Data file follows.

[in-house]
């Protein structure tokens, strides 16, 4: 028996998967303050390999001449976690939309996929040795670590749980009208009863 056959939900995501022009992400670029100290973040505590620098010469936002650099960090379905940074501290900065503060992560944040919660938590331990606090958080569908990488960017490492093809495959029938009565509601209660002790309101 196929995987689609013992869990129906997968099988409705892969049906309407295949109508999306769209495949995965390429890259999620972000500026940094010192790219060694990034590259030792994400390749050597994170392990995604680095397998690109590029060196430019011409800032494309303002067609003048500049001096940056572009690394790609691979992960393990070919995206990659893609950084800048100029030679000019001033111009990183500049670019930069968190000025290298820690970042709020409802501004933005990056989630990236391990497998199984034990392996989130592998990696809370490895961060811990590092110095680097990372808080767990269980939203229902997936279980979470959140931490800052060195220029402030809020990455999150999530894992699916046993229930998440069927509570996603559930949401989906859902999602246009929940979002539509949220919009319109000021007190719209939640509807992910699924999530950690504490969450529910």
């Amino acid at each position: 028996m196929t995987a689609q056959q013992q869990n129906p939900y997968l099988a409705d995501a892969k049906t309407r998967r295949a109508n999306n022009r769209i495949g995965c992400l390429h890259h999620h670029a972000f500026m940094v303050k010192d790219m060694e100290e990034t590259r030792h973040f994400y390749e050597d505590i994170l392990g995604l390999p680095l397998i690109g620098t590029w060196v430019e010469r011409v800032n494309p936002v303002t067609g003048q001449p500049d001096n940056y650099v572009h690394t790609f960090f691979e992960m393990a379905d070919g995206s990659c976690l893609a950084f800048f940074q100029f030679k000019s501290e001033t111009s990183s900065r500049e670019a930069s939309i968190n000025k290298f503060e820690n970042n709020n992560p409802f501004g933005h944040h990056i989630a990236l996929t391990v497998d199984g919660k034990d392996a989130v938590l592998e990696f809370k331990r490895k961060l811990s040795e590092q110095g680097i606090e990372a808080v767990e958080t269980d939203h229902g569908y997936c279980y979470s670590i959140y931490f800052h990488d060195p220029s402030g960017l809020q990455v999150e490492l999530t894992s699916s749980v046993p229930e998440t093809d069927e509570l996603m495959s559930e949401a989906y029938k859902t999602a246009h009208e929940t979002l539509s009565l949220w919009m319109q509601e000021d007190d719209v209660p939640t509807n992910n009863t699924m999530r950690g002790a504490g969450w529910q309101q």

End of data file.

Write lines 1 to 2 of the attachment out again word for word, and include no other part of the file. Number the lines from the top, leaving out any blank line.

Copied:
[in-house]
């Protein structure tokens, strides 16, 4: 028996998967303050390999001449976690939309996929040795670590749980009208009863 056959939900995501022009992400670029100290973040505590620098010469936002650099960090379905940074501290900065503060992560944040919660938590331990606090958080569908990488960017490492093809495959029938009565509601209660002790309101 196929995987689609013992869990129906997968099988409705892969049906309407295949109508999306769209495949995965390429890259999620972000500026940094010192790219060694990034590259030792994400390749050597994170392990995604680095397998690109590029060196430019011409800032494309303002067609003048500049001096940056572009690394790609691979992960393990070919995206990659893609950084800048100029030679000019001033111009990183500049670019930069968190000025290298820690970042709020409802501004933005990056989630990236391990497998199984034990392996989130592998990696809370490895961060811990590092110095680097990372808080767990269980939203229902997936279980979470959140931490800052060195220029402030809020990455999150999530894992699916046993229930998440069927509570996603559930949401989906859902999602246009929940979002539509949220919009319109000021007190719209939640509807992910699924999530950690504490969450529910």